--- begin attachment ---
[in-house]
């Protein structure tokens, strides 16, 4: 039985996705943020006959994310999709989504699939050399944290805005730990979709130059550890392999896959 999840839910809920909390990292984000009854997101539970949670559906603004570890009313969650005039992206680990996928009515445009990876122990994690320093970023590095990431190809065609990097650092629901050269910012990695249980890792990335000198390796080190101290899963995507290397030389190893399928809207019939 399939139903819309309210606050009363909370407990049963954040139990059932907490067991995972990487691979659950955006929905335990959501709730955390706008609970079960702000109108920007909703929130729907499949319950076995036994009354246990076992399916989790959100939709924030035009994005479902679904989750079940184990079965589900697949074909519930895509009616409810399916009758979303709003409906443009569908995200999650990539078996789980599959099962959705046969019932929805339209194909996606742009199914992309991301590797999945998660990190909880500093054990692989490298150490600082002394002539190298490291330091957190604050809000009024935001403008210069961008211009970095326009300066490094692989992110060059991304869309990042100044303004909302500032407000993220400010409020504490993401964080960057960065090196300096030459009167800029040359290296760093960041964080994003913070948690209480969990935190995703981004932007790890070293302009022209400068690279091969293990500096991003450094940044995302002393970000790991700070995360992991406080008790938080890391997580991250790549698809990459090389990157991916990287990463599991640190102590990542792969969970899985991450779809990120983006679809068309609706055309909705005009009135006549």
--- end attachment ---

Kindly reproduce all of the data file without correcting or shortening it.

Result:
[in-house]
């Protein structure tokens, strides 16, 4: 039985996705943020006959994310999709989504699939050399944290805005730990979709130059550890392999896959 999840839910809920909390990292984000009854997101539970949670559906603004570890009313969650005039992206680990996928009515445009990876122990994690320093970023590095990431190809065609990097650092629901050269910012990695249980890792990335000198390796080190101290899963995507290397030389190893399928809207019939 399939139903819309309210606050009363909370407990049963954040139990059932907490067991995972990487691979659950955006929905335990959501709730955390706008609970079960702000109108920007909703929130729907499949319950076995036994009354246990076992399916989790959100939709924030035009994005479902679904989750079940184990079965589900697949074909519930895509009616409810399916009758979303709003409906443009569908995200999650990539078996789980599959099962959705046969019932929805339209194909996606742009199914992309991301590797999945998660990190909880500093054990692989490298150490600082002394002539190298490291330091957190604050809000009024935001403008210069961008211009970095326009300066490094692989992110060059991304869309990042100044303004909302500032407000993220400010409020504490993401964080960057960065090196300096030459009167800029040359290296760093960041964080994003913070948690209480969990935190995703981004932007790890070293302009022209400068690279091969293990500096991003450094940044995302002393970000790991700070995360992991406080008790938080890391997580991250790549698809990459090389990157991916990287990463599991640190102590990542792969969970899985991450779809990120983006679809068309609706055309909705005009009135006549």